CATHERINE FITZMAURICE: Because it’s not social behavior; it’s not allowed by parents, by the world, by cultures of all kinds. It simply is not done. So the body gets compromised. One holds in order to not let oneself cry. Or not let oneself hit. So all of these impact not only the body but the breathing pattern.

ACTING NOW: So a person, for their whole life, holds something in. They may hold muscular tension in the intercostal [the areas between the ribs] muscles or maybe in their lower back. You’re encouraging people to get into physical positions for "Destructuring" that forces them to break those patterns of tension?


ACTING NOW: And what are the key positions?

CATHERINE FITZMAURICE: Well, basically anything that impacts the breathing, which is primarily: the intercostals, both external and internal; the abdomen; the throat; the whole face and jaw; the pelvis, especially the sacrum – everywhere, actually. And when I teach breathing I point out that breathing is not only air coming in and out of lungs, but it is also an oxygenation of the whole body; so you can get what I call a “global breath” where you can perceive breath reflex flowing throughout the body, beyond the torso, into the fingers and the toes and face.

ACTING NOW: If we defined "Destructuring" as a way to encourage freedom in the body by putting yourself in different physical positions and integrating breath and voice with that process, what do we say "Restructuring" is?

CATHERINE FITZMAURICE: "Restructuring" is the management of a breath pattern, which is not dependent just on the need for oxygen, but is an intended breath with the rhythm of thought. The word inspiration – I think maybe I said already – means both “in breath and idea.” So that, instead of breathing in to oxygenate myself and stay alive, I’m breathing in because I have something that I want to express to you.

ACTING NOW: So "Destructuring" is encouraging the body to unite with the voice and breath in these physical positions, loosening and freeing –

CATHERINE FITZMAURICE: It’s allowing anything to happen. Anything that wants to happen. It’s creating chaos. It’s throwing people into the forest of Arden.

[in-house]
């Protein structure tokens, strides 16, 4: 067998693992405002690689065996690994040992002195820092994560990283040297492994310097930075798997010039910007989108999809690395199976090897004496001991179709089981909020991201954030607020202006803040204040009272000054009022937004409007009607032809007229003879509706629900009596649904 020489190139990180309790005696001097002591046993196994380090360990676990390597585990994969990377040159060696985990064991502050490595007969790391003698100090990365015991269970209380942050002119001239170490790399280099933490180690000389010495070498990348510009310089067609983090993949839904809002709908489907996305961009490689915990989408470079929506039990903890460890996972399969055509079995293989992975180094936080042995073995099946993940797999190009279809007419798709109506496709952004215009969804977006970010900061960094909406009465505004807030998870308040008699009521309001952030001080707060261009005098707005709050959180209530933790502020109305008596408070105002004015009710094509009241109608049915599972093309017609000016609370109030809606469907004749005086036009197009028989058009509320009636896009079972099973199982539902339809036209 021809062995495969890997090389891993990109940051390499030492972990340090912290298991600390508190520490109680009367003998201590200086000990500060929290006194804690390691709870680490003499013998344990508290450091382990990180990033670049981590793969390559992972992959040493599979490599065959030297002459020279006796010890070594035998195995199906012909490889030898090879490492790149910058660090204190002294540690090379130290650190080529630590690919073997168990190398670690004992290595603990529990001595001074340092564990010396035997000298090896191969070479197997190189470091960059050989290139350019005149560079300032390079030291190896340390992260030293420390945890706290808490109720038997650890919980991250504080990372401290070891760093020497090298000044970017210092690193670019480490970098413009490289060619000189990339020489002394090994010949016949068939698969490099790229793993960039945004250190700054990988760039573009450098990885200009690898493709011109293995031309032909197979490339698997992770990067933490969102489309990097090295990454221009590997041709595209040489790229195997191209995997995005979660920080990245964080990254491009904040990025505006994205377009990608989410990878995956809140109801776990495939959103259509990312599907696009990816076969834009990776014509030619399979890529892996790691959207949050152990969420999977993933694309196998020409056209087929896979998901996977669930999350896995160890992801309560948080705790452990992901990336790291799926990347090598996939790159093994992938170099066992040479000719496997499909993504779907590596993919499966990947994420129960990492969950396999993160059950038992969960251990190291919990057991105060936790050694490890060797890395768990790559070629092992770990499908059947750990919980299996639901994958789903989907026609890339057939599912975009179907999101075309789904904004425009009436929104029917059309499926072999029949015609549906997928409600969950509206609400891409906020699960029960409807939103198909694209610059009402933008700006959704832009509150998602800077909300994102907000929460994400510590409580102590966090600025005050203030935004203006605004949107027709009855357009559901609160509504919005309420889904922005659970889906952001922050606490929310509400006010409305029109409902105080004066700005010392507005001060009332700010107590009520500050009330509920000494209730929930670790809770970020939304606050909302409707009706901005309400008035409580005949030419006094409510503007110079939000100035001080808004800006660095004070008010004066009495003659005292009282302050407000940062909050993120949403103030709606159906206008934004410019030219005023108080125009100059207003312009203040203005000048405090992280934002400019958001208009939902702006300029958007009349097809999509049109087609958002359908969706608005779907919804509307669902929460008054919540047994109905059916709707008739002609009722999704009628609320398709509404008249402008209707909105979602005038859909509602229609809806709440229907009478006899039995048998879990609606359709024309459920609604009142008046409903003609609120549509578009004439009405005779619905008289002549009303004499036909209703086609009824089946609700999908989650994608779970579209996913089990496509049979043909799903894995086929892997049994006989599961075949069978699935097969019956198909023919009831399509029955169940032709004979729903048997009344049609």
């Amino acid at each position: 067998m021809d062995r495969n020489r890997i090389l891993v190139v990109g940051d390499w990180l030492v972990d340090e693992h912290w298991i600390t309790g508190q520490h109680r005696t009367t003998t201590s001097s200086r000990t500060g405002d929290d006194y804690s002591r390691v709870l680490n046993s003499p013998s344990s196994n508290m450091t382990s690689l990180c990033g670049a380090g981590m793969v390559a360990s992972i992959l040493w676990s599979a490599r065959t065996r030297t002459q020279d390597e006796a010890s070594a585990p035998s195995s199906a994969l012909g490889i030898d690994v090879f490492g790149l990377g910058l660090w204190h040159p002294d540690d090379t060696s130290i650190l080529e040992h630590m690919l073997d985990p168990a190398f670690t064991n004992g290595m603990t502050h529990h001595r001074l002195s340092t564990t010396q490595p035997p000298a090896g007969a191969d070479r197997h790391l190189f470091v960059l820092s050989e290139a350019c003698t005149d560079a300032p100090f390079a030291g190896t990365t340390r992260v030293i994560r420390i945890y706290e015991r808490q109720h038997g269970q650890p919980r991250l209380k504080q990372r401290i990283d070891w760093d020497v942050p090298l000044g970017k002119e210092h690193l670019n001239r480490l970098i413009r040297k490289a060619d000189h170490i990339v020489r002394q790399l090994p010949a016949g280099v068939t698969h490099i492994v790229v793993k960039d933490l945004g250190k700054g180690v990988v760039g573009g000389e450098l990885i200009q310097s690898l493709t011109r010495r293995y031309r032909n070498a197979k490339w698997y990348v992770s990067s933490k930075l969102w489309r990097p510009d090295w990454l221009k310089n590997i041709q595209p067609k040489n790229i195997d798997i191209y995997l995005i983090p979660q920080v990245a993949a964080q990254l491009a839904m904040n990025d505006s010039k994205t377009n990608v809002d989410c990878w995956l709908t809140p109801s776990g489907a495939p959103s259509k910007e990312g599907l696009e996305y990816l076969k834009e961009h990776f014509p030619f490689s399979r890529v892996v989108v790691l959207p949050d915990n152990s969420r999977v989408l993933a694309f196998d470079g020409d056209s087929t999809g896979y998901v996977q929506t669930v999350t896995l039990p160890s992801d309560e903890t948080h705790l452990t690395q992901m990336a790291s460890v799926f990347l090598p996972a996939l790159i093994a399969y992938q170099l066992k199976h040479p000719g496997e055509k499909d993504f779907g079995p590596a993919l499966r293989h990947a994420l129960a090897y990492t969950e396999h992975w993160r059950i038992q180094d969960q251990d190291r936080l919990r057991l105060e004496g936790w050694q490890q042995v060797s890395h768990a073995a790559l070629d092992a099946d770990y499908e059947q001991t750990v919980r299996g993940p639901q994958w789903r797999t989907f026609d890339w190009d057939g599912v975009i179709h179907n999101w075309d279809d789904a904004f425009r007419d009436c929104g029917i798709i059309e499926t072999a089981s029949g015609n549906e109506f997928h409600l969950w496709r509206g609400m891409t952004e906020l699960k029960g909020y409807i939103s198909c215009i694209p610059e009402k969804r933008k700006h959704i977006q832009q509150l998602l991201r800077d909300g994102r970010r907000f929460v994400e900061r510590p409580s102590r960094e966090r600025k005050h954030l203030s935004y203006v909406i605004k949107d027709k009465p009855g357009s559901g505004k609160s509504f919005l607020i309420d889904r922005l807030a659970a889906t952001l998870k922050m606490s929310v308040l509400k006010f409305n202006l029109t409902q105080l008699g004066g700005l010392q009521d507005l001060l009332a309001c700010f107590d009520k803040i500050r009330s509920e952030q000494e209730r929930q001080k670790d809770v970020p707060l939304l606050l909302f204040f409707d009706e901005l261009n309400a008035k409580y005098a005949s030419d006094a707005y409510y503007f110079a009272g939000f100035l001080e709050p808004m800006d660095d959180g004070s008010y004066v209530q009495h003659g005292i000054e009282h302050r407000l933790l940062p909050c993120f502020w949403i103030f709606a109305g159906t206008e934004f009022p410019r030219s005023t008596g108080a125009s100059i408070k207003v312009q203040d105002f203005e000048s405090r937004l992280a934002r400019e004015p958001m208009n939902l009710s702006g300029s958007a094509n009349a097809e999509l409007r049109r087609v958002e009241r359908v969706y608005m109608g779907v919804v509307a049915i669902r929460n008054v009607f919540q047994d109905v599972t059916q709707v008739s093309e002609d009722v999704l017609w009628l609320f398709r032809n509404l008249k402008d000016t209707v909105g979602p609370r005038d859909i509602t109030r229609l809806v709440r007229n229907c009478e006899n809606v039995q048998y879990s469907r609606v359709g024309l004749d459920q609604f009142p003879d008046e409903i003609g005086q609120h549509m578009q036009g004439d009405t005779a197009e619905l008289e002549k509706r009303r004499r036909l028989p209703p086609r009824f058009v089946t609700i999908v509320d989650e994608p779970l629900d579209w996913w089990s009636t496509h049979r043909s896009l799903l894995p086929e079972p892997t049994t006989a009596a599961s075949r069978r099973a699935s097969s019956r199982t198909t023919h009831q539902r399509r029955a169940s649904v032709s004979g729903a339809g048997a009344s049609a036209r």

ACTING NOW: And "Restructuring" is not about removing that sense of freedom, but about how to maintain a sense of full breath or rib-swing while all of that freedom is happening?

CATHERINE FITZMAURICE: Yes, yes, yes – so that you’re not controlling. I don’t use the words “breath control” any longer, which is what was told to me, but rather “breath management.” So, if I’m [she speaks in a high-pitched, disturbed manner with short intakes of air] kind of hysterical [she returns to her normal voice] but I need to express that and have my audience hear it, I can have that breath pattern quite spontaneously, perhaps, if I’m a really good actor. But, at the same time, I can manage it so that I don’t hurt myself, I don’t try to squeeze too much, or blow too much, or injure the vocal cords in any way. That allows me to decide how loud it needs to be. So it’s about choice, as well as spontaneity. Both of those things.

ACTING NOW: The freedom to have all of the emotions and feelings, which is "Destructuring," and also the security in knowing that you’ve got a technique to manage it, so that you can have that freedom? That’s "Restructuring?"


ACTING NOW: Is that why you had to put these techniques together? Because, on top of the freedom, there had to be some way to manage it or else it would just be [Interviewer makes wild, bouncing sounds often made while Destructuring]?

CATHERINE FITZMAURICE: Yes, yes, because when you are just taught [She repeats the wild, bouncing sounds the interviewer just made], people injure themselves or they’re not audible or clear; or they can only go [She makes the sounds again] one way. So, I’m interested in variety, but I’m also interested in brilliant selection.

ACTING NOW: How long did it take for you to develop this process – which is still developing? How long did it take you to really develop these fundamental ideas?

CATHERINE FITZMAURICE: Well, I would say the most fertile time was the five years I spent [teaching at Oakland University's Academy of Dramatic Art] in Michigan, because nobody was overseeing what I did. (She laughs.) There was nobody teaching any somatic behaviors such as Alexander or Feldenkrais training. There was a movement person who was real hard-assed, [saying]: “Strong movement! Muscle! Look good! Do it right! Be powerful! Very active!” So my voice class became the place where relaxation, reintegration, and the letting go of the need to be “right” became a pool, a safe place for that, as well as [a place for] working on the voice. We certainly worked with relaxation, but the relaxation tools got deeper and deeper. And then I did meditation, too. I think the meditation things that I did were as important as the bodyworks that we’ve talked about.

ACTING NOW: What is pre-occupying your mind right now, with regards to voice? What are you thinking of as, “This is my new challenge!”